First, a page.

Ind AS 116 applies to all leases, except for some specific exemptions, such as leases of biological assets, service concession arrangements, and licenses of intellectual property.

Also Read: Golden Rules of Accounting: A Simple Guide for Accountants

What are the main changes for lessees?

The most significant change introduced by Ind AS 116 is the introduction of a single lessee accounting model. Under this model, a lessee has to recognise a right-of-use asset and a lease liability for all leases, unless the lease is a short-term lease (12 months or less) or a lease of a low-value asset (such as a tablet or a personal computer).

A right-of-use asset is an asset that represents the lessee’s right to use the underlying leased asset. A lease liability is a liability that represents the lessee’s obligation to make lease payments. The right-of-use asset and the lease liability are initially measured at the present value of the future lease payments, discounted using the interest rate implicit in the lease or the lessee’s incremental borrowing rate.

The right-of-use asset is subsequently measured at cost less accumulated depreciation and impairment losses, adjusted for any remeasurement of the lease liability. The lease liability is subsequently measured at amortized cost using the effective interest method, adjusted for any lease modifications or reassessments of the lease term or the lease payments.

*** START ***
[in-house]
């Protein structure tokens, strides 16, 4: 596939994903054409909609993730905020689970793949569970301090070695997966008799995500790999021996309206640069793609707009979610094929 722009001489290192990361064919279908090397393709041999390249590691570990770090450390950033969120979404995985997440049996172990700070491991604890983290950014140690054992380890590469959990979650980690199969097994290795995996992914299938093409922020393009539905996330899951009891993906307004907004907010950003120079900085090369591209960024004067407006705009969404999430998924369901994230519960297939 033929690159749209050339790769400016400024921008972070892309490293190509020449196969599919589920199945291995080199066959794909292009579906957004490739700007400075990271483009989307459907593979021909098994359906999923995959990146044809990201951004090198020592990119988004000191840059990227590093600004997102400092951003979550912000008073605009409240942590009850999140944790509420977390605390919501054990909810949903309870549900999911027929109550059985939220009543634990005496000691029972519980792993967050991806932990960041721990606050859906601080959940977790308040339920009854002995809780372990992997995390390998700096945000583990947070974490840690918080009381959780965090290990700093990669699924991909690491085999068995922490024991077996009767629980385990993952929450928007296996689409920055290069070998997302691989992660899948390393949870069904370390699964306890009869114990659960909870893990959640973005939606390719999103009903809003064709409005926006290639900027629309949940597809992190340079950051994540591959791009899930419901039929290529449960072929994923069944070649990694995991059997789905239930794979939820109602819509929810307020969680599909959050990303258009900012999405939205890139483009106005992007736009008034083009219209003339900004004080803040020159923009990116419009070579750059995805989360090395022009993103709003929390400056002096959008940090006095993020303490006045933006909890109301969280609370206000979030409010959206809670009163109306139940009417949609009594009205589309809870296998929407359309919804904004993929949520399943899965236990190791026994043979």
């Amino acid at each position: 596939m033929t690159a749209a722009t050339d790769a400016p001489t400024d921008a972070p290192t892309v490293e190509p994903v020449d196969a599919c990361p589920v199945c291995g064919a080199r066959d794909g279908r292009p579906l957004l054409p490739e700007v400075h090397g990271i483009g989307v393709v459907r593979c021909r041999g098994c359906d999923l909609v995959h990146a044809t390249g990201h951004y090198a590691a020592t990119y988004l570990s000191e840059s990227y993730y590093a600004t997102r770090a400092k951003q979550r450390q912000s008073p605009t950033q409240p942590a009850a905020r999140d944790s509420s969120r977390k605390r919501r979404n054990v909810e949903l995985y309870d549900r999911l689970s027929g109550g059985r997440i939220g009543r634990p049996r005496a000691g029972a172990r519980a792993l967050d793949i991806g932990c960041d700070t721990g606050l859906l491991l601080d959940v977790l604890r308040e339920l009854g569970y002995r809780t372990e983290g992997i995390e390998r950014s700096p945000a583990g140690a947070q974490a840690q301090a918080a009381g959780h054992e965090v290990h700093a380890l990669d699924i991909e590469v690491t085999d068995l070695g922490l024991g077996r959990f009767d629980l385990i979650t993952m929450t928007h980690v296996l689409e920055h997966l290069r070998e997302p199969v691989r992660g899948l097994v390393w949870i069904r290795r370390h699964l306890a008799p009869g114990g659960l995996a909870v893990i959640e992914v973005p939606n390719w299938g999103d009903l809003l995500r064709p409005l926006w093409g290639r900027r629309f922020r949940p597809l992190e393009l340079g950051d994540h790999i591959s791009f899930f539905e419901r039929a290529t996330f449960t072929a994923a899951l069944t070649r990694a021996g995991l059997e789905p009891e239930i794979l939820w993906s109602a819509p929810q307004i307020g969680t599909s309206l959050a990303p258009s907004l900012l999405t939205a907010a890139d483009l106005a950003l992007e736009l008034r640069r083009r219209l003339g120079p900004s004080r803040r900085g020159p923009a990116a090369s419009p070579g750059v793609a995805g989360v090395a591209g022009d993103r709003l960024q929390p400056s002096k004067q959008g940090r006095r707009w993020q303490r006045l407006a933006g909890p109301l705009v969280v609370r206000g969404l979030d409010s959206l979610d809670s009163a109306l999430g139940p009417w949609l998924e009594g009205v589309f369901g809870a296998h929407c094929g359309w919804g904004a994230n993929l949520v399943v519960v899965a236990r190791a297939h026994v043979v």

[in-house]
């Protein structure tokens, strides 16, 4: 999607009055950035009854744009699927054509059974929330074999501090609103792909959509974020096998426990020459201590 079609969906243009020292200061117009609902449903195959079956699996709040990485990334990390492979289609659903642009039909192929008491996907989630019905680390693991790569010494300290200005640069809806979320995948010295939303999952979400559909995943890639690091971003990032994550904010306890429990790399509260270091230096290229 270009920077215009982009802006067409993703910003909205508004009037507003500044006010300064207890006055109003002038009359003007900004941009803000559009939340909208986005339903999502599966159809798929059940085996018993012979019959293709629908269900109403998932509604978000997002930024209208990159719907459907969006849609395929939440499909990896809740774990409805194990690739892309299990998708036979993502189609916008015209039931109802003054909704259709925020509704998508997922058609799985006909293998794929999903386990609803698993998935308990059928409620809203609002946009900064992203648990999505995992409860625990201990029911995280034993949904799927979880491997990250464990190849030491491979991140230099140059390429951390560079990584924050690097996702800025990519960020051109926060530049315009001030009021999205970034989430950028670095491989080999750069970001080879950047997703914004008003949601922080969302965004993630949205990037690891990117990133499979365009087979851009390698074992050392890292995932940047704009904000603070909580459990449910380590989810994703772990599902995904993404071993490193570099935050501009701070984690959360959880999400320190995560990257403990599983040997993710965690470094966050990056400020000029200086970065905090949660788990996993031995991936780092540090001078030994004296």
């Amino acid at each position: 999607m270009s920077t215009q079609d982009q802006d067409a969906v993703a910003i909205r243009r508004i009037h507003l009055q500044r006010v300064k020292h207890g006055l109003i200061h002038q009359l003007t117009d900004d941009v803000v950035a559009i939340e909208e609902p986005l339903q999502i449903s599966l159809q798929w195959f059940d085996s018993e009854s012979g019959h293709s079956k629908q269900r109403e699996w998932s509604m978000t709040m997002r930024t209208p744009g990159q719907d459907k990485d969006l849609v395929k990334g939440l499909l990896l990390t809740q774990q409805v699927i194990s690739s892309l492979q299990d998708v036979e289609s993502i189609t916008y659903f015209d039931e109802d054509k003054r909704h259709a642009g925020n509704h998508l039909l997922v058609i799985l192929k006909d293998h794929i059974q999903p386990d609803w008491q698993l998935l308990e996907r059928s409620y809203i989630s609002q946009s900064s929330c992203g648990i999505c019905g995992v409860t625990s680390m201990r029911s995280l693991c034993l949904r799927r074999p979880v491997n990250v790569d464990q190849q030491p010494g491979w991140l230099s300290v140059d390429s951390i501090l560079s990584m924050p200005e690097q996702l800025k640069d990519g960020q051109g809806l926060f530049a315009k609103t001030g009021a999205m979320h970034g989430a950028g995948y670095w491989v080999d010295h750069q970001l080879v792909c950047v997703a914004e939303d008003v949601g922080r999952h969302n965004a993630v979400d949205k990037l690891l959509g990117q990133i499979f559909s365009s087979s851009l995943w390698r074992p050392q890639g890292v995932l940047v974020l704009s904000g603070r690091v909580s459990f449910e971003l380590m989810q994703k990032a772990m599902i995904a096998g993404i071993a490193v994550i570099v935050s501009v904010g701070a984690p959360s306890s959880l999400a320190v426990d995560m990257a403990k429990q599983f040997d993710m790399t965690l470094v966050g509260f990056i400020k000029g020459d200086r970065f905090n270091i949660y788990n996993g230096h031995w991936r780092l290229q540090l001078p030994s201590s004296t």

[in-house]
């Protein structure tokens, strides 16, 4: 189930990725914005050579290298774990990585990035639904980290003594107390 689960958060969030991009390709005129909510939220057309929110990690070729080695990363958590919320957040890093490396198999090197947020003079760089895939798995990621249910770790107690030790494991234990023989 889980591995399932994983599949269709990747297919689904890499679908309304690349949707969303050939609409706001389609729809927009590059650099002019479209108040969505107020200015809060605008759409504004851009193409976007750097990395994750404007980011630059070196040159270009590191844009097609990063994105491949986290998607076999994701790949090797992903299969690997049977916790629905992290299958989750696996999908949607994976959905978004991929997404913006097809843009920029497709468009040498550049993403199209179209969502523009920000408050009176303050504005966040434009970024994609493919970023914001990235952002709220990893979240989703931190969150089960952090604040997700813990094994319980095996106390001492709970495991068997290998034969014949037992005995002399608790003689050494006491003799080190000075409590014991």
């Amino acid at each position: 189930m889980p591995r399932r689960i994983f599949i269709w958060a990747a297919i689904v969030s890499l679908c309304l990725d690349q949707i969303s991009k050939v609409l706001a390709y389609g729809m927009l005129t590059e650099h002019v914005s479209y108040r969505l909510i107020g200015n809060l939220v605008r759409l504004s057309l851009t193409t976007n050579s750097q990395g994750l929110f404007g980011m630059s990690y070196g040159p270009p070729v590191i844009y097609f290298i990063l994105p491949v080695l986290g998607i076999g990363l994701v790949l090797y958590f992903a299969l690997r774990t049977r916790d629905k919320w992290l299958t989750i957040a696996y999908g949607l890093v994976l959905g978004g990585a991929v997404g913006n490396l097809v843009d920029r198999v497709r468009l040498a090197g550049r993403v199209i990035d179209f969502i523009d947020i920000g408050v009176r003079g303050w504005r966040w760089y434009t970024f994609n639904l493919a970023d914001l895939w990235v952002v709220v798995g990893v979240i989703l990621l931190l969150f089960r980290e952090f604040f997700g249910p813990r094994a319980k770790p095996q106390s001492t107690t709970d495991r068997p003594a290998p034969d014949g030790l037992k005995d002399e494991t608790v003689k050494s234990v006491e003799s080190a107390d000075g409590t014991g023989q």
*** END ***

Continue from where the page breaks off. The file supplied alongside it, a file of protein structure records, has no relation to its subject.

The lessee has to recognise the interest expense on the lease liability and the depreciation expense on the right-of-use asset in the statement of profit and loss. The lessee has to present the right-of-use asset within property, plant and equipment or investment property, and the lease liability separately or within borrowings in the balance sheet. The lessee has to disclose various information about its leases in the notes to the financial statements.

The main impact of Ind AS 116 for lessees is that it increases the assets and liabilities on the balance sheet, and affects the recognition and classification of expenses and cash flows in the statement of profit and loss and the statement of cash flows. Ind AS 116 may also affect the lessee’s financial ratios, covenants, tax position, and key performance indicators.